UAE: Sudden temperature changes pose risks to kids’ health, warn doctors

Medics report an increase in children visiting doctors with complaints of tiredness, fever, sore throat

by

Nandini Sircar

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Photo: File
Photo: File

Published: Mon 20 May 2024, 6:00 AM

Last updated: Mon 20 May 2024, 10:29 PM

Doctors in the UAE have noted a surge in children seeking medical attention for symptoms such as fatigue, sore throat, and fever which they attribute to heightened immune stress and allergen circulation triggered by a rise in temperature.

Switching from temperatures hovering at 40°C outside to an icy indoor environment is notably impacting health, particularly among children.


Medical professionals caution that sudden shifts from cold to warm environment can put stress, particularly on a child’s body, which can lead to lowered immunity and chances of infection.

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Dr Fahad Farouk, specialist paediatrics, LLH Hospital, Musaffah, said: “There is an increase in children visiting us with complaints of tiredness during this hot weather. This is mostly due to exposure to heat and inadequate hydration. There can also be an increase in the incidence of sore throats due to exposure to dry, dusty environment.”

Dr Fahad Farouk.
Dr Fahad Farouk.

Summer flu or ‘enteroviruses’

Healthcare professionals pointed out that upper respiratory cases also increase in summer due to ‘enteroviruses’, known as summer flu, causing throat pain, fever, myalgia (muscle aches), conjunctivitis, and abdominal pain.

Dr Zaid Mahdi Mohammed, HOD, ambulatory care and emergency medicine at Canadian Specialist Hospital Dubai, said: “There has been a noticeable increase in young patients with symptoms like tiredness, fever, sore throat, and cough during periods of significant temperature swings, especially when there is a marked difference between outdoor heat and air-conditioned indoor environments.”

Dr Zaid Mahdi Mohammed.
Dr Zaid Mahdi Mohammed.

He added: “Moving frequently between hot outdoor temperatures and cold indoor environments can put stress on the respiratory system. The sudden change can cause the mucous membranes in the respiratory tract to dry out, reducing their ability to trap and expel pathogens.”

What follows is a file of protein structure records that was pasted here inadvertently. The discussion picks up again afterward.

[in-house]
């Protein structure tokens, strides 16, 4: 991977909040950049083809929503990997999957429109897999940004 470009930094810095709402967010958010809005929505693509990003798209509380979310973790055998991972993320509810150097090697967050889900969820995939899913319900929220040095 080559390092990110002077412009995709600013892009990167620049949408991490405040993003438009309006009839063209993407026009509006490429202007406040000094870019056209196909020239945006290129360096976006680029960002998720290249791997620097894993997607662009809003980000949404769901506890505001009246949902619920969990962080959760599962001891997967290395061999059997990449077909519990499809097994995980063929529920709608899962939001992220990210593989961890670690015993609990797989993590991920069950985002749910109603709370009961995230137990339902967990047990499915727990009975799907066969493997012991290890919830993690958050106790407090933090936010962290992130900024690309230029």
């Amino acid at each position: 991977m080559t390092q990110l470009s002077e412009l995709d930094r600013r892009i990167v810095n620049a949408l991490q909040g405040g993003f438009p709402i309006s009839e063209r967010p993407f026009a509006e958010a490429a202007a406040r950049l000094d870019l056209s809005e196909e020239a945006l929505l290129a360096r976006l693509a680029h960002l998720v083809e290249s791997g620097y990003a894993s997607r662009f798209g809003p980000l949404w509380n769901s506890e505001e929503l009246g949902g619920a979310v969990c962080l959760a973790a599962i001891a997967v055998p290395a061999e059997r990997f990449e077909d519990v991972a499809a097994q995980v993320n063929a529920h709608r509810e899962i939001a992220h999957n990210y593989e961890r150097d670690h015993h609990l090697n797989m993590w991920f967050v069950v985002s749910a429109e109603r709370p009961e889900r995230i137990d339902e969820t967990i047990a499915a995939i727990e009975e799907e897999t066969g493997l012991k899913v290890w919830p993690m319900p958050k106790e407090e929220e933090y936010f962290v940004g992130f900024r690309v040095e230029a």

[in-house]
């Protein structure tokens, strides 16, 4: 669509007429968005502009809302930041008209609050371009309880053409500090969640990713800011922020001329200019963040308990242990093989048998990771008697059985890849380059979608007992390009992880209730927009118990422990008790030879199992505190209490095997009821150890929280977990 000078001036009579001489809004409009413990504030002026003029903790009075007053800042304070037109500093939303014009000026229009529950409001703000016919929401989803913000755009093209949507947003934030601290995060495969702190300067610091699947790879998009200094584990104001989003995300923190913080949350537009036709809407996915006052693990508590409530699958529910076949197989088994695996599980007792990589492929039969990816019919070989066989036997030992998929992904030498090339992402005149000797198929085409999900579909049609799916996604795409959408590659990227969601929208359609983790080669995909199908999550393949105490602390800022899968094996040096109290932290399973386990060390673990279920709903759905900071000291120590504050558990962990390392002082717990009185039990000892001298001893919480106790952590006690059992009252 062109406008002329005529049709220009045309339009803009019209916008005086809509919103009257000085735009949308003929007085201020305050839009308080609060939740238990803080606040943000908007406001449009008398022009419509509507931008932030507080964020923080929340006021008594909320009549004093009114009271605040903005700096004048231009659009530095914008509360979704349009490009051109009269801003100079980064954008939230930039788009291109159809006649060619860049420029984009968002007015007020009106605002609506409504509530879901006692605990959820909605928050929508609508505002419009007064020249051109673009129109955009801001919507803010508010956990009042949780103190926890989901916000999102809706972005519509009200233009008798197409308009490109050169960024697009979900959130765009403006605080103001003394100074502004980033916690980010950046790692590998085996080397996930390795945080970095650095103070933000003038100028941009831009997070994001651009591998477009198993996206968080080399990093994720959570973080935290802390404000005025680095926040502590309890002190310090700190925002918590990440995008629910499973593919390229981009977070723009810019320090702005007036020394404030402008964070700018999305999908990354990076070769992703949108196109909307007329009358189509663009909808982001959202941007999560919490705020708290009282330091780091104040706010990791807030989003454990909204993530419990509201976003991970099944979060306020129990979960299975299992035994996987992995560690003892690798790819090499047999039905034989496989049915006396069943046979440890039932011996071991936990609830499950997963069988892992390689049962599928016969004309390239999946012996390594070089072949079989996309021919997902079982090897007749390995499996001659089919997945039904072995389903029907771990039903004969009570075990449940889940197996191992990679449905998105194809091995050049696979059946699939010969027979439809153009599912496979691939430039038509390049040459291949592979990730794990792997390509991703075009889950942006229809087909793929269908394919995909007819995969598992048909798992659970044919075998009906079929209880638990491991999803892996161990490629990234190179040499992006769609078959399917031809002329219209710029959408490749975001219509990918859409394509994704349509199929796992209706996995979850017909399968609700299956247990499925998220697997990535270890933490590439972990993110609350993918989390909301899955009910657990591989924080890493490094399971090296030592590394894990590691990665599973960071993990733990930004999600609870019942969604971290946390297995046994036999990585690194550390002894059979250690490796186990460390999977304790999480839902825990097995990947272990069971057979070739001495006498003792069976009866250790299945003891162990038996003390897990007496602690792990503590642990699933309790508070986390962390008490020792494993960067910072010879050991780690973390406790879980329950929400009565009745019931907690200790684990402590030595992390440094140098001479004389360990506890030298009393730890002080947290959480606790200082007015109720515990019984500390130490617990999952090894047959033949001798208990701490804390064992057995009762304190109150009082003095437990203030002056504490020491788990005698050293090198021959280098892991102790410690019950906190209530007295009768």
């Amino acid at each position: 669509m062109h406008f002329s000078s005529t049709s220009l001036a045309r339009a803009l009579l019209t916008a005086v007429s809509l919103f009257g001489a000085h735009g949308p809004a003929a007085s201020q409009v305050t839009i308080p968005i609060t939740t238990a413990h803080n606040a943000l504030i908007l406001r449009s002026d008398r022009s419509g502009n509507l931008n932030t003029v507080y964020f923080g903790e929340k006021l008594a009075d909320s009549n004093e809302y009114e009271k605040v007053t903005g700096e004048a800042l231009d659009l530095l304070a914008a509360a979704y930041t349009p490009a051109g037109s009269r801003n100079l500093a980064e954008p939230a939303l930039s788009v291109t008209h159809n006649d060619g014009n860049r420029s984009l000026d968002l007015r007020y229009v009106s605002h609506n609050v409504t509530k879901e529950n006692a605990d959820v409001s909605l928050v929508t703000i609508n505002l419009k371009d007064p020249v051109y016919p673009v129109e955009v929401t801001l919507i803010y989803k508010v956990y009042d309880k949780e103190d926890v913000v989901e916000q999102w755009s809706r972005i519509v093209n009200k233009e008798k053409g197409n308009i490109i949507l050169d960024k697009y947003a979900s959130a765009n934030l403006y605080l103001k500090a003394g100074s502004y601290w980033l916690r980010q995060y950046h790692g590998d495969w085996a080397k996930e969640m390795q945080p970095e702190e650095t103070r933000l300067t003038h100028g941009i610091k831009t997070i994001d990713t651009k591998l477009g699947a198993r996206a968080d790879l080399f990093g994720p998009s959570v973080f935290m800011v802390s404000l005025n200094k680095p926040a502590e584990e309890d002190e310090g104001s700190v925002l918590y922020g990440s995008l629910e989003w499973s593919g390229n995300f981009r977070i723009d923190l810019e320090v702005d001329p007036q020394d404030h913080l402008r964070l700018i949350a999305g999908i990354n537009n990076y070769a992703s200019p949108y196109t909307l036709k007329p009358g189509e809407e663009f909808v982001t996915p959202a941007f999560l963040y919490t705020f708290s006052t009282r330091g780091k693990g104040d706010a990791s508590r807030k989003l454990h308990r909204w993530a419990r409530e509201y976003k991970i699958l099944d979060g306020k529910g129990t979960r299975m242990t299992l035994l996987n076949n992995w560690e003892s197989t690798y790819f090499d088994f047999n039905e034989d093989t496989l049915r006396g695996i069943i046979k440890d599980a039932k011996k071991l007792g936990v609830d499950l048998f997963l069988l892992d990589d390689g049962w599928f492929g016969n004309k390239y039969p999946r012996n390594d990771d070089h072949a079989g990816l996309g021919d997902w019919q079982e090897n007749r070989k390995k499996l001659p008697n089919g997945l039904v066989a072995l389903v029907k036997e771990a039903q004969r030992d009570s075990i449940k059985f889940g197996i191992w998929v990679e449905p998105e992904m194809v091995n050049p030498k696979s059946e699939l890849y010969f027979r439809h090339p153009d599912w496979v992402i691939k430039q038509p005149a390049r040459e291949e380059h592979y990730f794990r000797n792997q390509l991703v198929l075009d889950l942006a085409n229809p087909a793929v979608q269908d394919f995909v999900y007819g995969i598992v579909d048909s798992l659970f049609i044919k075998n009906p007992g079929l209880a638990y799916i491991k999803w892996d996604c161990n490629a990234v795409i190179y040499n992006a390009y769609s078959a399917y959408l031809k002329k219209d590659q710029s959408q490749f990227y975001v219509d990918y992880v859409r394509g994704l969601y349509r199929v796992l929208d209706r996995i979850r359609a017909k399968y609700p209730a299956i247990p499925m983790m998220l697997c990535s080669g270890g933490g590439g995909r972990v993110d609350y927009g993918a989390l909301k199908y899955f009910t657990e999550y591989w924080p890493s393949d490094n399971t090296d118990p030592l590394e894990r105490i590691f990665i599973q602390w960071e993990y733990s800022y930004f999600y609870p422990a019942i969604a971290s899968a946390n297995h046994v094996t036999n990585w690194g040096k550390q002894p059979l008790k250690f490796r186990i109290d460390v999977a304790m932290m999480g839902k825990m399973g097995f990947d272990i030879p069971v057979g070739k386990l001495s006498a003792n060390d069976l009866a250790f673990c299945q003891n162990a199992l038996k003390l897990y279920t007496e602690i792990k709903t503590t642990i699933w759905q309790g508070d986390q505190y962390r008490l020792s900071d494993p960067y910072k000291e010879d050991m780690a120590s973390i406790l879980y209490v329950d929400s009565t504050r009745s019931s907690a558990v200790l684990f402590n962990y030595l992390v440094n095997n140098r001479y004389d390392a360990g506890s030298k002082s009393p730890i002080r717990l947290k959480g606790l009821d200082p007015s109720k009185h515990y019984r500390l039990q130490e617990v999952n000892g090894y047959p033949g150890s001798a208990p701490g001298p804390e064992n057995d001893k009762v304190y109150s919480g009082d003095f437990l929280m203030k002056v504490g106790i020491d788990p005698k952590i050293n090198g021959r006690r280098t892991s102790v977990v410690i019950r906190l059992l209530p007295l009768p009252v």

Mohammed also explained viruses thrive in cool, dry environments, which are often created by air conditioners. “This can increase the likelihood of contracting viral infections like the common cold or flu.”

Do not grab a bottle of chilled water

Dr Prashant Kadam, specialist paediatrician at Zulekha Hospital, Sharjah, said: “These viruses are shed in respiratory secretions and fecal route. They are highly contagious and spread by person-to-person transmission or by fecal contamination of food. Viruses exhibit thermal stability and thrive well in cold items, so in summer, grabbing a bottle of chilled water, ice creams, and unwashed fruits increases chances of infection.”

Dr Prashant Kadam.
Dr Prashant Kadam.

Drinking plain water to clear the mouth and throat after eating cold items, and eating fruits only after washing them can help avoid infection, he advised.

Don’t delay drinking water

To tackle heat exhaustion cases that typically crop up during summer months, doctors said staying hydrated is important, especially when playing outdoors.

Dr Mahesh Katre, consultant paediatrician, Al Zahra Hospital, Dubai, said: “Kids are more indoors, especially at schools, which increases the susceptibility to infection. Encourage your child to drink plenty of water. Do not wait until you get thirsty. If you are thirsty, it means your hydration level is already low.”

Dr Mahesh Katre.
Dr Mahesh Katre.

Additionally, he explained when children venture outdoors during the scorching summer months, they're at a heightened risk of experiencing heat exhaustion, primarily due to dehydration and imbalances in electrolytes.

“When children are indoors in air-conditioned rooms, parents should make sure that they drink at least 250ml of water. This should be taken every two to three hours. Parents should also check their kids’ urine colour. If it’s concentrated, the water intake must be adjusted accordingly,” added Dr Kadam.

Recognise heat exhaustion symptoms

To prevent heat exhaustion among children, parents must not only ensure proper hydration but also see that their children are wearing appropriate clothing, limiting outdoor activities during peak heat, and using sunscreen.

Doctors reiterated adults must be educated on recognising heat exhaustion symptoms in their wards.

Dr Manaf Shaker AlKassab.
Dr Manaf Shaker AlKassab.

Dr Manaf Shaker AlKassab, assistant professor/ senior consultant paediatrician at Dr Sulaiman AlHabib Hospital/DHCC, said: “Indicators of heat exhaustion include heavy sweating, dizziness, nausea, headache and muscle cramps. For kids performing sports, parents must ensure proper hydration, rest breaks, and gradual acclimatization (gradually increase the intensity and duration of physical activity over several days to help children acclimate to the heat).

“Indoor temperatures should be moderate. Additionally, promote a balanced diet and adequate sleep to boost the immune system,” he added.

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